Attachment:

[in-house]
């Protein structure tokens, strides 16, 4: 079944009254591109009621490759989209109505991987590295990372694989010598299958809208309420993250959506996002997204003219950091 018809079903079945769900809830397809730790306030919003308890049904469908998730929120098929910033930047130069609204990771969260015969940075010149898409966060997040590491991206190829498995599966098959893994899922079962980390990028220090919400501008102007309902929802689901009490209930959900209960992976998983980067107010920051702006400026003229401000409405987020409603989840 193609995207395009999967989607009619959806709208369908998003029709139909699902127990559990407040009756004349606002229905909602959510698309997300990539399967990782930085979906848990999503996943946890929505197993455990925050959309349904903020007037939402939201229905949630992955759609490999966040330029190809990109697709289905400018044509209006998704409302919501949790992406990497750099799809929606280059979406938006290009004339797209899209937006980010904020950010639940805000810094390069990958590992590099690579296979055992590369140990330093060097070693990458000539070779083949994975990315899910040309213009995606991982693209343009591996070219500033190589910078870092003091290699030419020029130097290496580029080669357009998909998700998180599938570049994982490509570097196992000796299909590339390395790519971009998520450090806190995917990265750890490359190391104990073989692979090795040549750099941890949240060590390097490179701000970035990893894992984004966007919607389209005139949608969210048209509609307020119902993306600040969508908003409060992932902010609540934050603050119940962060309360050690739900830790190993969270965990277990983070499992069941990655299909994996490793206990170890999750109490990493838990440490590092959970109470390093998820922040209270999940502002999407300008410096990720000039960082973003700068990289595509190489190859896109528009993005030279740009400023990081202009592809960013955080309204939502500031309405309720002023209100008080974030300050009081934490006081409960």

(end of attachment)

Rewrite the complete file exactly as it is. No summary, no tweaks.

[in-house]
């Protein structure tokens, strides 16, 4: 079944009254591109009621490759989209109505991987590295990372694989010598299958809208309420993250959506996002997204003219950091 018809079903079945769900809830397809730790306030919003308890049904469908998730929120098929910033930047130069609204990771969260015969940075010149898409966060997040590491991206190829498995599966098959893994899922079962980390990028220090919400501008102007309902929802689901009490209930959900209960992976998983980067107010920051702006400026003229401000409405987020409603989840 193609995207395009999967989607009619959806709208369908998003029709139909699902127990559990407040009756004349606002229905909602959510698309997300990539399967990782930085979906848990999503996943946890929505197993455990925050959309349904903020007037939402939201229905949630992955759609490999966040330029190809990109697709289905400018044509209006998704409302919501949790992406990497750099799809929606280059979406938006290009004339797209899209937006980010904020950010639940805000810094390069990958590992590099690579296979055992590369140990330093060097070693990458000539070779083949994975990315899910040309213009995606991982693209343009591996070219500033190589910078870092003091290699030419020029130097290496580029080669357009998909998700998180599938570049994982490509570097196992000796299909590339390395790519971009998520450090806190995917990265750890490359190391104990073989692979090795040549750099941890949240060590390097490179701000970035990893894992984004966007919607389209005139949608969210048209509609307020119902993306600040969508908003409060992932902010609540934050603050119940962060309360050690739900830790190993969270965990277990983070499992069941990655299909994996490793206990170890999750109490990493838990440490590092959970109470390093998820922040209270999940502002999407300008410096990720000039960082973003700068990289595509190489190859896109528009993005030279740009400023990081202009592809960013955080309204939502500031309405309720002023209100008080974030300050009081934490006081409960």